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Which clippings match 'Mechanical Engineering' keyword pg.1 of 1
12 JUNE 2014

REX: independent mobility through hands-free robotic exoskeleton

"Rex Bionics Plc (The Rex Bionics Group) is the global technology leader in robotic exoskeletons (REX). Uniquely, REX® provides independent mobility to wheelchair users and other mobility impaired persons using advanced robotic technology, custom–designed electromechanical actuators, precision engineering, and specialised networking systems.

The key differentiator of REX is the fact that it has been designed from the outset to provide mobility to non–ambulatory wheelchair users rather than as a means to enable otherwise fit individuals to lift supra–physiological loads, enhance endurance or aid mobility of those able to walk with crutches.

The device is designed to enable all users to stand and walk, and REX Personal™ users to scale stairs and navigate slopes."

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TAGS

ambulatory disability • Aotearoa New Zealandapplied researchartificial limbbionicsbodycyborgdesign for disabilitydisability • electromechanical actuators • engineeringexoskeletonfuturistic machines • hands-free robotic exoskeleton • human body • independent mobility • intimate interfaceskiwi ingenuitylegslocomotionman machinemechanical engineeringmitigating impairmentmobility • mobility aid • mobility impaired • movingnew ways of being • paraplegic • physical engagementphysiologyproduct designprosthesisprosthetic leg • REX • Rex Bionics • Rex Bionics Group • Rex Bionics Plc • Richard Little • Robert Irving • robotic exoskeleton • robotic systemsrobotic technologyrobotics • Sophie Morgan • spinal cord injury • supraphysiological • thoracic vertebrae • walk • walkingwalking machine • wheelchair users

CONTRIBUTOR

Simon Perkins
12 JANUARY 2014

Theo Jansen's Strandbeest Evolution

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CONTRIBUTOR

Simon Perkins
03 JUNE 2013

Les Automates Jaquet-Droz

"Réalisé principalement par Pierre Jaquet–Droz, l'Ecrivain est le plus compliqué des trois mécanismes. Assis devant un pupitre, l'automate tient une plume d'oie qu'il trempe dans l'encrier, puis il la secoue légèrement avant de commencer de dessiner les lettres sur le papier. Grâce à un mécanisme annexe, ses yeux suivent son travail. L'Ecrivain est capable de tracer un texte de 40 signes au maximum, répartis sur quatre lignes. La principale invention de son mécanisme est le système de programmation par disque, qui lui permet d'écrire des textes suivis sans intervention extérieure. Il est également possible de lui faire écrire n'importe quelle phrase, lettre par lettre."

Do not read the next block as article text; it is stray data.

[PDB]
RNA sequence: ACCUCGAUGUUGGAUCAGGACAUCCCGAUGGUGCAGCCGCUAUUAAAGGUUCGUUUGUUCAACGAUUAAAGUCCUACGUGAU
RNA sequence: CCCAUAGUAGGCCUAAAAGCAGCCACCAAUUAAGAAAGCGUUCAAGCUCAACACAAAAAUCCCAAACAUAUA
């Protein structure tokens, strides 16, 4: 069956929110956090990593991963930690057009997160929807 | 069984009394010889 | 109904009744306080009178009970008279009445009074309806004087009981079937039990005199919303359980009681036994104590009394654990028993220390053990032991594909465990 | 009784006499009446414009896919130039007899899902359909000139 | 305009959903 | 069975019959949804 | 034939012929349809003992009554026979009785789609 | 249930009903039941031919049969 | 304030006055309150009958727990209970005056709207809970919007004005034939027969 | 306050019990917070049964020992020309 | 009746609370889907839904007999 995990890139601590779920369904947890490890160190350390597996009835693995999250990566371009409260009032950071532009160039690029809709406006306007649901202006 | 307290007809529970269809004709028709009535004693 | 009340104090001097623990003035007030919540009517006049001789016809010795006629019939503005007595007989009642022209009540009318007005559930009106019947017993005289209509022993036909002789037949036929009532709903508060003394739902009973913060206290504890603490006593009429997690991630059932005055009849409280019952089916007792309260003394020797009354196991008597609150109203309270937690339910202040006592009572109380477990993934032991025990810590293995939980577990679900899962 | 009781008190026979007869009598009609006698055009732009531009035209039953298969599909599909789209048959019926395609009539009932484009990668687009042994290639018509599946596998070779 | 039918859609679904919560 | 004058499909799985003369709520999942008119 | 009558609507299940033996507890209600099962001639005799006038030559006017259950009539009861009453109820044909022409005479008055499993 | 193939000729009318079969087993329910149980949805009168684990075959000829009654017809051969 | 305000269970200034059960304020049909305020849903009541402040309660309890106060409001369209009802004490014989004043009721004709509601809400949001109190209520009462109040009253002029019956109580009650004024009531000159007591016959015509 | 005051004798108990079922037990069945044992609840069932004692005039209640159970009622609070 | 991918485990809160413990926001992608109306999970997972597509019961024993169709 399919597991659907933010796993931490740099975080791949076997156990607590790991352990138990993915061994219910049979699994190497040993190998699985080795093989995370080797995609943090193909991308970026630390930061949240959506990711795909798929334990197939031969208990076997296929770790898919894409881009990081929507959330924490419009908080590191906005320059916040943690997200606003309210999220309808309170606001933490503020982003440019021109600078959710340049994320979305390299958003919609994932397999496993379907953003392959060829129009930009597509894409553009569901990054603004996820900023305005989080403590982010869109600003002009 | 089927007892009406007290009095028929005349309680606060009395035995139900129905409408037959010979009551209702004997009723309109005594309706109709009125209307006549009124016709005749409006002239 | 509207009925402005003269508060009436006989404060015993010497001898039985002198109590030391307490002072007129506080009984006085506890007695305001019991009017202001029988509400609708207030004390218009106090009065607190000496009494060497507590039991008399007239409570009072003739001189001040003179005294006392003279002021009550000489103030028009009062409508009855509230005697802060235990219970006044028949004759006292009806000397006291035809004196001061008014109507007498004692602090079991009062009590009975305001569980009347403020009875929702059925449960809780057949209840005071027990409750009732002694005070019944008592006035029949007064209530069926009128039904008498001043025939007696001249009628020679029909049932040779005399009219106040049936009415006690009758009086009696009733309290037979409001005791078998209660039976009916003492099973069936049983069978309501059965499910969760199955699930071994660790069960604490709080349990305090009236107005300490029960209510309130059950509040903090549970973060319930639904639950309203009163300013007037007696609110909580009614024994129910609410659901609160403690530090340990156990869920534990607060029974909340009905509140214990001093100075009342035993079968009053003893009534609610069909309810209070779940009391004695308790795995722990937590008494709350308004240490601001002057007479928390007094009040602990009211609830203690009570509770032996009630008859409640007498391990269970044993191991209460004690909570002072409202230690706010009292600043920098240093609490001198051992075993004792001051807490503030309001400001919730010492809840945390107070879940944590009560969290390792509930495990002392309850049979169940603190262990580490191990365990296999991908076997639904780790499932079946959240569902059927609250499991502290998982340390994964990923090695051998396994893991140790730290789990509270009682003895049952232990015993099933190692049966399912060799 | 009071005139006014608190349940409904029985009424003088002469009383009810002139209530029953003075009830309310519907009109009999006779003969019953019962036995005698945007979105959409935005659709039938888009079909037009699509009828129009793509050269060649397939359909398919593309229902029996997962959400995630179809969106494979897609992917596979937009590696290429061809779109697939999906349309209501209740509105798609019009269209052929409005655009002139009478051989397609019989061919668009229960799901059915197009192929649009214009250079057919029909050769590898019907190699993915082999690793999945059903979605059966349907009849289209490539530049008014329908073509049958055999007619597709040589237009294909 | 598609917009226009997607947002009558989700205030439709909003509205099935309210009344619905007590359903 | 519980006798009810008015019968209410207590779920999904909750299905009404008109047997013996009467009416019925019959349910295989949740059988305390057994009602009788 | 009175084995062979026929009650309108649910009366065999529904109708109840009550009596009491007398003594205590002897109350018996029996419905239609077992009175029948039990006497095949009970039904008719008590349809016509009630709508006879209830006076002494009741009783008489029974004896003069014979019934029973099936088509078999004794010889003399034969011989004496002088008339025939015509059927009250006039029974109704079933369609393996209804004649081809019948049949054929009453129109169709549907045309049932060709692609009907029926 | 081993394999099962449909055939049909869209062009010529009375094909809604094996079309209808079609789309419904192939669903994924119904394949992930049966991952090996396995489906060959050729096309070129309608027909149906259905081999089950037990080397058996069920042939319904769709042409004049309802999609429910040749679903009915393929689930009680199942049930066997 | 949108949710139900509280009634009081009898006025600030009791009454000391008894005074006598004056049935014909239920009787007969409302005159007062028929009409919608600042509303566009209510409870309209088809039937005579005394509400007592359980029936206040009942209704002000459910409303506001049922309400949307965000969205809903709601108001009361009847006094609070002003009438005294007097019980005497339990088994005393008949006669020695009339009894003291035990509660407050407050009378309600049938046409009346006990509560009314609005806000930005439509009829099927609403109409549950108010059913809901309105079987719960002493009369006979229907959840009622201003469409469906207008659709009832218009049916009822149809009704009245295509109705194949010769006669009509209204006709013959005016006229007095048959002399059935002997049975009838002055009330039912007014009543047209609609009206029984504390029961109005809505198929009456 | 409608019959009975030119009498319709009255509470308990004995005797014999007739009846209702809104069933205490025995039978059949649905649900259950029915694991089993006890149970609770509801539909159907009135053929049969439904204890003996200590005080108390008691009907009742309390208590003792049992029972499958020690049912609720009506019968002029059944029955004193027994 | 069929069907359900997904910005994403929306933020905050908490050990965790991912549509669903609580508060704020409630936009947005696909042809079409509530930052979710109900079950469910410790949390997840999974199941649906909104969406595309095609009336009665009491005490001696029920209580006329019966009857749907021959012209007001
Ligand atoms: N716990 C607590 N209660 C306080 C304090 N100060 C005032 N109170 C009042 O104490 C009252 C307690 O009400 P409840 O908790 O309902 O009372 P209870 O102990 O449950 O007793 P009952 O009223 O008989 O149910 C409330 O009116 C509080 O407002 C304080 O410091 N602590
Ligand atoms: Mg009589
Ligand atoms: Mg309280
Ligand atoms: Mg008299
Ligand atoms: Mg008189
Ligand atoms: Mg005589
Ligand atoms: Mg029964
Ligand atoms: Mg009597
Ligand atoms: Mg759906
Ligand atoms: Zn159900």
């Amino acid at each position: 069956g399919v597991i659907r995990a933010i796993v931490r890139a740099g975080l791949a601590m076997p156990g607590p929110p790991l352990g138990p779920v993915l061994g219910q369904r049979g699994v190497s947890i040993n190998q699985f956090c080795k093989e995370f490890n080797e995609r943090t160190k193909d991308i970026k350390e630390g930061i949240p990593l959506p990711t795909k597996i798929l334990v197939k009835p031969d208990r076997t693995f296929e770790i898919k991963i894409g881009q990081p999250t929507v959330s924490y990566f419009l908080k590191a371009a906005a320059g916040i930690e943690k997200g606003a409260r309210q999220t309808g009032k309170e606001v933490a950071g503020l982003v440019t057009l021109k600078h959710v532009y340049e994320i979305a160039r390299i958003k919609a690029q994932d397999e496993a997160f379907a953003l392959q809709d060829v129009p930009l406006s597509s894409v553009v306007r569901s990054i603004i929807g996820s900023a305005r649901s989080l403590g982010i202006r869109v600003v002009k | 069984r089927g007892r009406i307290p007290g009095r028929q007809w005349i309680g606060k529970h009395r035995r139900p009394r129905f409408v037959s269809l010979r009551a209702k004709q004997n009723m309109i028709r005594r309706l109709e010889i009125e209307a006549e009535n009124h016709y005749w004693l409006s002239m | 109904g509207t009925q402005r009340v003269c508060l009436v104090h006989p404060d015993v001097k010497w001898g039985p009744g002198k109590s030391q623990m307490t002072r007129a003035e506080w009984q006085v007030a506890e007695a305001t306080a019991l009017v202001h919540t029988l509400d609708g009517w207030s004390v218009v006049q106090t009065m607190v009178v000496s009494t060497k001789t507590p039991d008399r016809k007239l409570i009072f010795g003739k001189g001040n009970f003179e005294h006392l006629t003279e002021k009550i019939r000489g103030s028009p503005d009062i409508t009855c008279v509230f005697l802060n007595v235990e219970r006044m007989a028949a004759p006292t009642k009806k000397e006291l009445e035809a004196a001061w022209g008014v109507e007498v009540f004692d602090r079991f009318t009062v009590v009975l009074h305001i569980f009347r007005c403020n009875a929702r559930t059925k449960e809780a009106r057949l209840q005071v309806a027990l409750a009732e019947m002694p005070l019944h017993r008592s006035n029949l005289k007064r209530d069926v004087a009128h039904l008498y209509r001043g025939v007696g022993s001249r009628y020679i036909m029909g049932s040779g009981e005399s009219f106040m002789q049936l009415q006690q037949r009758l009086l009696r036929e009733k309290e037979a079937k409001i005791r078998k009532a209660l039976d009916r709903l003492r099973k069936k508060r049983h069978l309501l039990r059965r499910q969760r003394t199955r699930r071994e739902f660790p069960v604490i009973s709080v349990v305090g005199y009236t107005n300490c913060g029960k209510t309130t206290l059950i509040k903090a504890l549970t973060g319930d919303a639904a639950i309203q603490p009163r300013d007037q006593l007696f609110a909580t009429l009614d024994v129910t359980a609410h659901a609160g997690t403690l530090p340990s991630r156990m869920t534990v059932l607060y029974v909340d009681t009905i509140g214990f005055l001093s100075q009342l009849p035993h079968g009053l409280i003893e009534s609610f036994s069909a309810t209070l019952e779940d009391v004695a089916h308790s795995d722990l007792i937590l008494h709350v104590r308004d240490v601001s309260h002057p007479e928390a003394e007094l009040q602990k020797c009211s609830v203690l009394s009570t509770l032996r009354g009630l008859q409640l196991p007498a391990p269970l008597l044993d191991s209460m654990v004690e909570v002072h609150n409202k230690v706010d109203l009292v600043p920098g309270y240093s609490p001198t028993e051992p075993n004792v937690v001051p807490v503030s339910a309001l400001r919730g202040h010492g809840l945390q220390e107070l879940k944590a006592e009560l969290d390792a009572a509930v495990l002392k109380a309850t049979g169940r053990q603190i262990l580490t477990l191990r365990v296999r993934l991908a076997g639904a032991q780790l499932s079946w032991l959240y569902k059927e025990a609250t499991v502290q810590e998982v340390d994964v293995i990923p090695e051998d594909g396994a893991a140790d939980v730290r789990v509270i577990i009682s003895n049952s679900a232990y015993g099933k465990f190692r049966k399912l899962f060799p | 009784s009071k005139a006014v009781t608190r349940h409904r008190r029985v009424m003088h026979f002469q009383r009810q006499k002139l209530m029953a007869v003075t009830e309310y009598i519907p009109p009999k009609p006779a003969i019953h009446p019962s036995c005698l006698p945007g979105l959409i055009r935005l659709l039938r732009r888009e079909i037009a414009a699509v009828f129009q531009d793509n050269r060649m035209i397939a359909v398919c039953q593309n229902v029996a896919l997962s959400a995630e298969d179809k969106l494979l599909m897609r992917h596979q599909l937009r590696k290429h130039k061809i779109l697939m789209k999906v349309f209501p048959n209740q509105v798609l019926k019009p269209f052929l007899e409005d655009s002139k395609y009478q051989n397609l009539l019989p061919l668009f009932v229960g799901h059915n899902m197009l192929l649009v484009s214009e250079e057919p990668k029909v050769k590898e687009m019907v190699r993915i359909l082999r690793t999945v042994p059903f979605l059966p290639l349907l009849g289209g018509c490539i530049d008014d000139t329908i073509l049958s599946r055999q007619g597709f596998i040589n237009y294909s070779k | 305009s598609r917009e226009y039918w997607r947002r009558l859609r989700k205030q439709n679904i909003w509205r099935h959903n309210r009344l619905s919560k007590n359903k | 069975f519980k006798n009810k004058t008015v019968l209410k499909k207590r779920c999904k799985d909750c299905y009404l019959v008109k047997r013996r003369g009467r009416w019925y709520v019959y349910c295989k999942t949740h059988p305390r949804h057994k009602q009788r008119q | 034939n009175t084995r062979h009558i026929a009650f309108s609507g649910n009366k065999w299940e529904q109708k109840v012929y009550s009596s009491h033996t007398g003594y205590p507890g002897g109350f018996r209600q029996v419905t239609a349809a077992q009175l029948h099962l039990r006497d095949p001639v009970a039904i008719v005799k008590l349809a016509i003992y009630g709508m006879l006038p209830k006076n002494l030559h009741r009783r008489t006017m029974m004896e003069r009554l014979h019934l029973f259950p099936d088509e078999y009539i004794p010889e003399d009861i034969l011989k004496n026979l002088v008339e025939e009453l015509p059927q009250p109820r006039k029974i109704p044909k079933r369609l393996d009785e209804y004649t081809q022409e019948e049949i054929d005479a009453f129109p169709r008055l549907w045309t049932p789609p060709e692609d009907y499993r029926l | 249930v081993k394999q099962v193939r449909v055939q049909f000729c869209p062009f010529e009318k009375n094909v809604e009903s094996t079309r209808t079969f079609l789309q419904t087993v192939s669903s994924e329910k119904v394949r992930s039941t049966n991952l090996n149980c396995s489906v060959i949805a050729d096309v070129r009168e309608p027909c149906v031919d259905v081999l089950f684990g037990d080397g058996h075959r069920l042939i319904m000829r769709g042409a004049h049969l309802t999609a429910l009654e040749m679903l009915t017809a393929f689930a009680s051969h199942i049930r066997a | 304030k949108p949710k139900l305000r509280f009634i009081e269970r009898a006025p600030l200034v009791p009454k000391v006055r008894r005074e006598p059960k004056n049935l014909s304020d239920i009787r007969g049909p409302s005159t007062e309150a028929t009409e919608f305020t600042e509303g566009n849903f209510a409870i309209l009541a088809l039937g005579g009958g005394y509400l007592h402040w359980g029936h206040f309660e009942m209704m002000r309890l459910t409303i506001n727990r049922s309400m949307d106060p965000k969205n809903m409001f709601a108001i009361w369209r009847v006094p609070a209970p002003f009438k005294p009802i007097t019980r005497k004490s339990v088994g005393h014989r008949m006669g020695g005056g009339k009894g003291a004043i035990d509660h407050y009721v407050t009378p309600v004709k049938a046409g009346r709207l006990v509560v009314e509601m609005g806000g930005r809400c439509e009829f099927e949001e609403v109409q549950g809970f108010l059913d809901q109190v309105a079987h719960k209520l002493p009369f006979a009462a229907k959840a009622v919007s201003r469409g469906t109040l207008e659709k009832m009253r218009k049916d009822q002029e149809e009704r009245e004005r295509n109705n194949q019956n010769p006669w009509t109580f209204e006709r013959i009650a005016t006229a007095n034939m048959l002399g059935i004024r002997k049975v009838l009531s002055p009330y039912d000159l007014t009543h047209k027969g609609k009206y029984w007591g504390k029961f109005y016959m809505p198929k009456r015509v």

(Musée d'art et d'histoire de Neuchâtel)

[A robotic draftsman which is able to write through following a programmable sequence of letters.]

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1774 • 18th centuryandroidanimated modelsautomataautomation • clockwork • computer historydevicefuturistic machines • Henri-Louis Jaquet-Droz • human-likehumanoid automatonindustrial heritageinteractive toy • Jean-Frederic Leschot • kinetic automaton • Les automates • mechanical beingmechanical engineering • Pierre Jaquet-Droz • programmable device • quill pen • robotsimulacrasimulationspeculative designSwitzerlandsynthesis machineswriterwriting machine

CONTRIBUTOR

Simon Perkins
14 NOVEMBER 2010

MIT OpenCourseWare: free online course materials

"MIT OpenCourseWare (OCW) is a web–based publication of virtually all MIT course content. OCW is open and available to the world and is a permanent MIT activity."

(Massachusetts Institute of Technology)

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TAGS

2002academic community • aeronautics • anthropologyarchitecture • astronautics • athletics • atmospheric sciences • audienceauthorship • biological engineering • biologybrain sciencechemical engineeringchemistrycivil engineeringcognitive science • comparative media studies • computer sciencecoursewaredisseminatione-learningearth scienceseconomicseducational mediaelectrical engineeringengineering • engineering systems division • environmental engineering • foreign languages • foreign literature • gender studies • health sciences and technology • history • humanistic studies • initiativeiTunes UlecturelinguisticsliteraturemanagementMassachusetts Institute of Technologymaterials sciencemathematicsmechanical engineeringmedia artsmedia studiesMIT • MIT course content • MIT OpenCourseWaremusic arts • nuclear science • OCWonline lecturesopenphilosophy • physical education • physical recreation • physics • planetary sciences • political sciencepublishingrepositoryresourcescholarshipscienceteaching materials • technology and society • theatre artsurban planningurban studiesVLEweb-based publication • writing studies

CONTRIBUTOR

Simon Perkins
04 MAY 2005

Plustech's Walking Machine: stranger than fiction

"[Plustech's] walking machine adapts automatically to the forest floor. Moving on six articulated legs, the harvester advances forward and backward, sideways and diagonally. It can also turn in place and step over obstacles. Depending on the irregularity of the terrain, the operator can adjust both the ground clearance of the machine and heigh of each step.

Robots making their debut as futuristic machines in the movies are now starting to find their way into the real world as industrial machines."

(plustech.fi)

[Plustech is now Timberjack, a division of John Deere]

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TAGS

adapted transport • animal locomotion • cars on tilts • futuristicfuturistic machinesinsect locomotioninsect movement • jet-propulsion • John Deere • legslocomotionman machinemechanical engineering • mechanics • moving • Plustech • robot • six legged • timberjack • walkingwalking machine

CONTRIBUTOR

Simon Perkins
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